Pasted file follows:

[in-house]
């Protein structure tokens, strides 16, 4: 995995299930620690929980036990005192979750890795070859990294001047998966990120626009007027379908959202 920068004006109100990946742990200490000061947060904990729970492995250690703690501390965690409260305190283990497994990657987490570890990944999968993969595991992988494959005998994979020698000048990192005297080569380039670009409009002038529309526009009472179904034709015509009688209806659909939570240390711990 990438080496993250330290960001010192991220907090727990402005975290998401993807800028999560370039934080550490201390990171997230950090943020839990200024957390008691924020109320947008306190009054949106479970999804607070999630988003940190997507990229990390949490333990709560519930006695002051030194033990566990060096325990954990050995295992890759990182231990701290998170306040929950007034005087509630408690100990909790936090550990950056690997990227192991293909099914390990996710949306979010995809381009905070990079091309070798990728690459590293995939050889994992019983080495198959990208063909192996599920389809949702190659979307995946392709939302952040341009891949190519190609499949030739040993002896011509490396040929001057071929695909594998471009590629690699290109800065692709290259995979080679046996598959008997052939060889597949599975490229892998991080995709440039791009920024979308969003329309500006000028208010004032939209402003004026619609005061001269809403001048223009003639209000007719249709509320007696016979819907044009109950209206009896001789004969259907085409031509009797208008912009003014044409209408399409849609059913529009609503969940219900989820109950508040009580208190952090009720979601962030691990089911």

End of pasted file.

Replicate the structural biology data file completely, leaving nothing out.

[in-house]
């Protein structure tokens, strides 16, 4: 995995299930620690929980036990005192979750890795070859990294001047998966990120626009007027379908959202 920068004006109100990946742990200490000061947060904990729970492995250690703690501390965690409260305190283990497994990657987490570890990944999968993969595991992988494959005998994979020698000048990192005297080569380039670009409009002038529309526009009472179904034709015509009688209806659909939570240390711990 990438080496993250330290960001010192991220907090727990402005975290998401993807800028999560370039934080550490201390990171997230950090943020839990200024957390008691924020109320947008306190009054949106479970999804607070999630988003940190997507990229990390949490333990709560519930006695002051030194033990566990060096325990954990050995295992890759990182231990701290998170306040929950007034005087509630408690100990909790936090550990950056690997990227192991293909099914390990996710949306979010995809381009905070990079091309070798990728690459590293995939050889994992019983080495198959990208063909192996599920389809949702190659979307995946392709939302952040341009891949190519190609499949030739040993002896011509490396040929001057071929695909594998471009590629690699290109800065692709290259995979080679046996598959008997052939060889597949599975490229892998991080995709440039791009920024979308969003329309500006000028208010004032939209402003004026619609005061001269809403001048223009003639209000007719249709509320007696016979819907044009109950209206009896001789004969259907085409031509009797208008912009003014044409209408399409849609059913529009609503969940219900989820109950508040009580208190952090009720979601962030691990089911």